First of all, there is no need to symmetrize the dissimilarities. In fact, it can be the case that one of the directions, i.e., measuring to the prototypes, or measuring from the prototypes, is more informative cheplygina2012class . If both directions are informative, this information can be combined in more ways than by just enforcing symmetry. For instance, we can concatenate both the to and from dissimilarity matrices to obtain a -dimensional extended asymmetric dissimilarity space calana2012using .

Furthermore, if the identity property is no longer a requirement, the first step in computing does not need to be the minimum. For instance, we could measure the average of all instance distances between two bags, which is rather similar to the set kernel in  gartner2002multi : where is a polynomial, radial basis or other type of kernel on feature vectors. The dissimilarity version is:


3.2 Bags as Instance Distributions

Alternatively, we can view each bag as a probability distribution in instance space, and define a bag dissimilarity as a distribution distance. Because the true distributions are not available, we have to approximate the instance distributions, and provide distances between the approximated distributions.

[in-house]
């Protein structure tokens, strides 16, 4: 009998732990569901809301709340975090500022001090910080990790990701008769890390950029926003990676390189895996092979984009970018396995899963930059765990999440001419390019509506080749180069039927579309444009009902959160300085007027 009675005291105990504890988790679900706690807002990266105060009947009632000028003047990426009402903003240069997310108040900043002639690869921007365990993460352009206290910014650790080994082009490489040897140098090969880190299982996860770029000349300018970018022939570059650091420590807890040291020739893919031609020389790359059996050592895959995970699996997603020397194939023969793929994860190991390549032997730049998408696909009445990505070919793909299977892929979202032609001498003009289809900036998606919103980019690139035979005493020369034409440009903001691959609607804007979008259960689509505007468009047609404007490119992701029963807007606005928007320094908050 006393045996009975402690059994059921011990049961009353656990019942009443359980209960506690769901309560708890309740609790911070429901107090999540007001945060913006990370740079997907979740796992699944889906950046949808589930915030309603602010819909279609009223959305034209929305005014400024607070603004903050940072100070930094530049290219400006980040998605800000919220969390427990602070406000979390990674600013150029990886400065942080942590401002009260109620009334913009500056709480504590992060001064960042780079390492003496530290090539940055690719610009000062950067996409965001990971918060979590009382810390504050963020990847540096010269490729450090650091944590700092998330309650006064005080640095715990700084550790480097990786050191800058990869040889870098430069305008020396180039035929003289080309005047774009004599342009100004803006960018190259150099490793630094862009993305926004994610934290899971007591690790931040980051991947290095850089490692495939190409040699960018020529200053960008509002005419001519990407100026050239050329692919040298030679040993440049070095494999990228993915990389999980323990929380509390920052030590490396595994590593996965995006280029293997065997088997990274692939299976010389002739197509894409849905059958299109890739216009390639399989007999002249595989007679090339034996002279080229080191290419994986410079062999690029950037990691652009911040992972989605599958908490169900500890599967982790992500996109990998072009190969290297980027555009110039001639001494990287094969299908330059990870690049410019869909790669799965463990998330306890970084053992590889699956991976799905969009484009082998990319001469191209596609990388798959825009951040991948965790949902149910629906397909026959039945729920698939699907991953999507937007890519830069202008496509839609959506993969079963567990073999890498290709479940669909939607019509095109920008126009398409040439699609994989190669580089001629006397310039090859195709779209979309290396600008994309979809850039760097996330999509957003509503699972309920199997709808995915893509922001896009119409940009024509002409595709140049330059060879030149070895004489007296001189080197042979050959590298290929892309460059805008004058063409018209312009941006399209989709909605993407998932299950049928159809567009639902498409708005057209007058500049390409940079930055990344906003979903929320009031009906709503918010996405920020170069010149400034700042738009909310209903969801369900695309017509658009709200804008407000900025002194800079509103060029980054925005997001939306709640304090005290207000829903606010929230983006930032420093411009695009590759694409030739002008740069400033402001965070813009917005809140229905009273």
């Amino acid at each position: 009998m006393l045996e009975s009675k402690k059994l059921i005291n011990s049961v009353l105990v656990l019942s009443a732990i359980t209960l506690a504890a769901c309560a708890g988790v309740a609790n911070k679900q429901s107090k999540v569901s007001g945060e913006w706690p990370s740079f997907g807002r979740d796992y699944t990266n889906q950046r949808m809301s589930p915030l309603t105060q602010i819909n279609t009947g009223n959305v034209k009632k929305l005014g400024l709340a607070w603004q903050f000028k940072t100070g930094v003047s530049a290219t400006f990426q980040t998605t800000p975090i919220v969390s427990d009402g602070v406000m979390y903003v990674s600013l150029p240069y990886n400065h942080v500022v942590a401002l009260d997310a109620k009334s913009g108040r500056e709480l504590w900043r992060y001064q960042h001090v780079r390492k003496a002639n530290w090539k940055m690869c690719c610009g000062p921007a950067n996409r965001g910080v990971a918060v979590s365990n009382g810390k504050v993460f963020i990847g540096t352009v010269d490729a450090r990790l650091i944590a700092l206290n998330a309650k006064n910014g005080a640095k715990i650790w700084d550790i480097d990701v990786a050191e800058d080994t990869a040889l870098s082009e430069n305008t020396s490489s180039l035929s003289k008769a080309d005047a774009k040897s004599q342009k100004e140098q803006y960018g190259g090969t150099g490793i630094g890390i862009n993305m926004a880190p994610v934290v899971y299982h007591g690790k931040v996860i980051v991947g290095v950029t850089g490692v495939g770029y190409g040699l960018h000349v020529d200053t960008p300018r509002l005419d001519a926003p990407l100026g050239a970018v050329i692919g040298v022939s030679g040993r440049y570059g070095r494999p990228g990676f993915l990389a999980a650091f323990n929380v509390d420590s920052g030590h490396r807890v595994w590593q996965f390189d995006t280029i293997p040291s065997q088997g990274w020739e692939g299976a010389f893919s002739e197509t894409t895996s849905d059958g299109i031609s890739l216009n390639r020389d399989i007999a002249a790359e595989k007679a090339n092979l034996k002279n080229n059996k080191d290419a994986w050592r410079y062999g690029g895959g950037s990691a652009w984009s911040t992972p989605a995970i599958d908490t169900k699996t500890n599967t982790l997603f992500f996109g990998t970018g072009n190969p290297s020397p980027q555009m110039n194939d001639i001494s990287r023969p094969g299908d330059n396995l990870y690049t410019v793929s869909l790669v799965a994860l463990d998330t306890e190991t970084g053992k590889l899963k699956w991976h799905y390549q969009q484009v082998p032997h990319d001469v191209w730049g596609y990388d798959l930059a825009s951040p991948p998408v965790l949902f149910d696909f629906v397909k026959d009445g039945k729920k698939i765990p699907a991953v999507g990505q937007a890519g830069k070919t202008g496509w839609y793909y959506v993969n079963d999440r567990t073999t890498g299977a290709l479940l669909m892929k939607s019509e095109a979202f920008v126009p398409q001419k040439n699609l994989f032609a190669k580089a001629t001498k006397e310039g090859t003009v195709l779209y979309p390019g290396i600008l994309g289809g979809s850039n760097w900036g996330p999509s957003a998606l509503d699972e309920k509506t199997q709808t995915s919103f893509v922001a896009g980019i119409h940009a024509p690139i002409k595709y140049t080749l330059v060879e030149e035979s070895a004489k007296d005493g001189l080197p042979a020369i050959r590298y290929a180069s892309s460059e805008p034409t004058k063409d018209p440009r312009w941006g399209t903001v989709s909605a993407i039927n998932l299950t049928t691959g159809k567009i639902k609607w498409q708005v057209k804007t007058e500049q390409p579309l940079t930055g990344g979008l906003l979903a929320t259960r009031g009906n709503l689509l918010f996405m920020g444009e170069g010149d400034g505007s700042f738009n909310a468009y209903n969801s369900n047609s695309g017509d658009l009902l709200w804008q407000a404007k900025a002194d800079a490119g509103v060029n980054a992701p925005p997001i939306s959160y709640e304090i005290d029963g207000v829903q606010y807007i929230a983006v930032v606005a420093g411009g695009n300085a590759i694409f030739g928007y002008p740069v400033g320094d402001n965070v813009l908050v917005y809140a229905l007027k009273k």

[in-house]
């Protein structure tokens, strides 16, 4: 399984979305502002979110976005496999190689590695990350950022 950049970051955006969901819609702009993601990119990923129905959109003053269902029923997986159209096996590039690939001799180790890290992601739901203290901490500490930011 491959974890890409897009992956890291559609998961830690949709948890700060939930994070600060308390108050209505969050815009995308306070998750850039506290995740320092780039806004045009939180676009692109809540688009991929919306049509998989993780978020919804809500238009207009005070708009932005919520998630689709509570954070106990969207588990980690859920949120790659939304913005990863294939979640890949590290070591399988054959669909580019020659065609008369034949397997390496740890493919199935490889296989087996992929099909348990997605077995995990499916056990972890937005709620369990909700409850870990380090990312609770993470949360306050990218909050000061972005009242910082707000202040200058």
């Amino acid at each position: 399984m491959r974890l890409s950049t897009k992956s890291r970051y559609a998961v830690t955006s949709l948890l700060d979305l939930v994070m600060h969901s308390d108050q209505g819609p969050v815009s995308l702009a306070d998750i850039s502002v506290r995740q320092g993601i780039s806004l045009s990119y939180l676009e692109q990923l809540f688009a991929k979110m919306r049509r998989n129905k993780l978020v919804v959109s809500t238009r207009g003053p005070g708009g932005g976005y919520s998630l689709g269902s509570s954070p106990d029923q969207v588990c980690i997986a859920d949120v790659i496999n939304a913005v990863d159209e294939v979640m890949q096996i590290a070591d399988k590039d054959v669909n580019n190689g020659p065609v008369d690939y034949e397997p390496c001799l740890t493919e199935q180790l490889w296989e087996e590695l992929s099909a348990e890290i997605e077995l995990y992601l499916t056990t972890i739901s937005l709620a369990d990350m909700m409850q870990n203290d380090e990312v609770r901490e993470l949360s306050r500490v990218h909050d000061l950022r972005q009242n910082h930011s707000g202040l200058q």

Fig. 3 shows a number of these approaches to approximate a 1D distribution. These approaches can be seen as a Parzen density with a very large, intermediate, and very small width parameter , resulting in a single Gaussian, an “intermediate” multi-modal density, and the empirical density consisting of Dirac deltas.

Figure 3: Different ways to represent a 1-D bag with instances at , and

as a distribution. From left to right: normal distribution, Parzen density,

-peaks. The type of approximation influences the choice of distribution distance that can be applied.

The first possibility is to approximate each bag by a normal distribution with parameters and define the bag dissimilarity through the Mahalanobis distance: